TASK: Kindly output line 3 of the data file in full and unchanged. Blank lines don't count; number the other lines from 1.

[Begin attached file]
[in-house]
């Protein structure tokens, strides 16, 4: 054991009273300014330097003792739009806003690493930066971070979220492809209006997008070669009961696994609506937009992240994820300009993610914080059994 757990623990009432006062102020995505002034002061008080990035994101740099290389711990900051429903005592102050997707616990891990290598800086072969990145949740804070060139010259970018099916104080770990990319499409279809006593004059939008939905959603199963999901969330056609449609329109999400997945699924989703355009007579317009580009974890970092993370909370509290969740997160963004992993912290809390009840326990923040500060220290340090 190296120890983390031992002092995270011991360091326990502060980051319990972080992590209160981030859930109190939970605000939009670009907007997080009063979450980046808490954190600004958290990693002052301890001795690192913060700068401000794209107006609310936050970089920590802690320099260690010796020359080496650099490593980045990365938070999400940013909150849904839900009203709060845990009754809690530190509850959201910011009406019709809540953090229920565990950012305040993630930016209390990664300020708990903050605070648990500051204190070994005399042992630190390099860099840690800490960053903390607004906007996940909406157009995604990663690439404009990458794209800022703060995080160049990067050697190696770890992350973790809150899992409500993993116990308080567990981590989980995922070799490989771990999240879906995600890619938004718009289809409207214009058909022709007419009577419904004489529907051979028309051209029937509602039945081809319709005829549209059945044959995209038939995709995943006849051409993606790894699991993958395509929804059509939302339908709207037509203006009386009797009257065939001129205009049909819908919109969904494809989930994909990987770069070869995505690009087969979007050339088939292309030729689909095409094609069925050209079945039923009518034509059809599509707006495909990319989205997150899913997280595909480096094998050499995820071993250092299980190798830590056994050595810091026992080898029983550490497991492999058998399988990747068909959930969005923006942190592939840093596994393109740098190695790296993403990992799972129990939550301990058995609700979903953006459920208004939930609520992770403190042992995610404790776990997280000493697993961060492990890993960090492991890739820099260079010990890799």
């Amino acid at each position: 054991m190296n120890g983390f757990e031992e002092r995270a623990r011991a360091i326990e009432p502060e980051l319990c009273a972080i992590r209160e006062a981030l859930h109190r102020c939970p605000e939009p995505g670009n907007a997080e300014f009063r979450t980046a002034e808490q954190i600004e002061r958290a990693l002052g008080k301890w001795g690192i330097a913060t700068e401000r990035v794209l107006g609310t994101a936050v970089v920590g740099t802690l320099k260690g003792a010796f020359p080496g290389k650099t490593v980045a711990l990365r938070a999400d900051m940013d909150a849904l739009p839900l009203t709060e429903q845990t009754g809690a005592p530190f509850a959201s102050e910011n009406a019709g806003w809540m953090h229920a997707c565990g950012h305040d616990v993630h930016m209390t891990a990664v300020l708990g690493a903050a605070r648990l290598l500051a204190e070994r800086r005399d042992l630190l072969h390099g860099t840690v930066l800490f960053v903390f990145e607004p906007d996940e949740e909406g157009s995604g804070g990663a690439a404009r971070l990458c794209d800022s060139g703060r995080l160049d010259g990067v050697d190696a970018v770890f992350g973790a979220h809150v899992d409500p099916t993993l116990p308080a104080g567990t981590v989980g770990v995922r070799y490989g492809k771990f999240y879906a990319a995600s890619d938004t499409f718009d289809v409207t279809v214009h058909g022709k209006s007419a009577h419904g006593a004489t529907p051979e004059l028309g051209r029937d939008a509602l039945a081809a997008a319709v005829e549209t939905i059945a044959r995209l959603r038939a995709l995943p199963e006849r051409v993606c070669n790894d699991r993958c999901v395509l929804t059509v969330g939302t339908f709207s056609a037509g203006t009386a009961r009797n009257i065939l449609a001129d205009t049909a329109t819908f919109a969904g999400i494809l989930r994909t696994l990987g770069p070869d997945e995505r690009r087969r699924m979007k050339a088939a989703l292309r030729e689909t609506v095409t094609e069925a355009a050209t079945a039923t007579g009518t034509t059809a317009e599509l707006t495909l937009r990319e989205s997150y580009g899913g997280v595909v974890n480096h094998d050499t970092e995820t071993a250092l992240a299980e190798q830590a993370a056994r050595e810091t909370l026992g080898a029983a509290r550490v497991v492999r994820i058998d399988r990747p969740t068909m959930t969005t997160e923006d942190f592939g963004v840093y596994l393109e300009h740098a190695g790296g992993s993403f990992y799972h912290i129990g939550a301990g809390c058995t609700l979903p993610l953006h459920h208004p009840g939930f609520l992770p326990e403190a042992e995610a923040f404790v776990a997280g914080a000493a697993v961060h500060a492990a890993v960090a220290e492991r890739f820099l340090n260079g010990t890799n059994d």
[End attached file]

């Amino acid at each position: 054991m190296n120890g983390f757990e031992e002092r995270a623990r011991a360091i326990e009432p502060e980051l319990c009273a972080i992590r209160e006062a981030l859930h109190r102020c939970p605000e939009p995505g670009n907007a997080e300014f009063r979450t980046a002034e808490q954190i600004e002061r958290a990693l002052g008080k301890w001795g690192i330097a913060t700068e401000r990035v794209l107006g609310t994101a936050v970089v920590g740099t802690l320099k260690g003792a010796f020359p080496g290389k650099t490593v980045a711990l990365r938070a999400d900051m940013d909150a849904l739009p839900l009203t709060e429903q845990t009754g809690a005592p530190f509850a959201s102050e910011n009406a019709g806003w809540m953090h229920a997707c565990g950012h305040d616990v993630h930016m209390t891990a990664v300020l708990g690493a903050a605070r648990l290598l500051a204190e070994r800086r005399d042992l630190l072969h390099g860099t840690v930066l800490f960053v903390f990145e607004p906007d996940e949740e909406g157009s995604g804070g990663a690439a404009r971070l990458c794209d800022s060139g703060r995080l160049d010259g990067v050697d190696a970018v770890f992350g973790a979220h809150v899992d409500p099916t993993l116990p308080a104080g567990t981590v989980g770990v995922r070799y490989g492809k771990f999240y879906a990319a995600s890619d938004t499409f718009d289809v409207t279809v214009h058909g022709k209006s007419a009577h419904g006593a004489t529907p051979e004059l028309g051209r029937d939008a509602l039945a081809a997008a319709v005829e549209t939905i059945a044959r995209l959603r038939a995709l995943p199963e006849r051409v993606c070669n790894d699991r993958c999901v395509l929804t059509v969330g939302t339908f709207s056609a037509g203006t009386a009961r009797n009257i065939l449609a001129d205009t049909a329109t819908f919109a969904g999400i494809l989930r994909t696994l990987g770069p070869d997945e995505r690009r087969r699924m979007k050339a088939a989703l292309r030729e689909t609506v095409t094609e069925a355009a050209t079945a039923t007579g009518t034509t059809a317009e599509l707006t495909l937009r990319e989205s997150y580009g899913g997280v595909v974890n480096h094998d050499t970092e995820t071993a250092l992240a299980e190798q830590a993370a056994r050595e810091t909370l026992g080898a029983a509290r550490v497991v492999r994820i058998d399988r990747p969740t068909m959930t969005t997160e923006d942190f592939g963004v840093y596994l393109e300009h740098a190695g790296g992993s993403f990992y799972h912290i129990g939550a301990g809390c058995t609700l979903p993610l953006h459920h208004p009840g939930f609520l992770p326990e403190a042992e995610a923040f404790v776990a997280g914080a000493a697993v961060h500060a492990a890993v960090a220290e492991r890739f820099l340090n260079g010990t890799n059994d």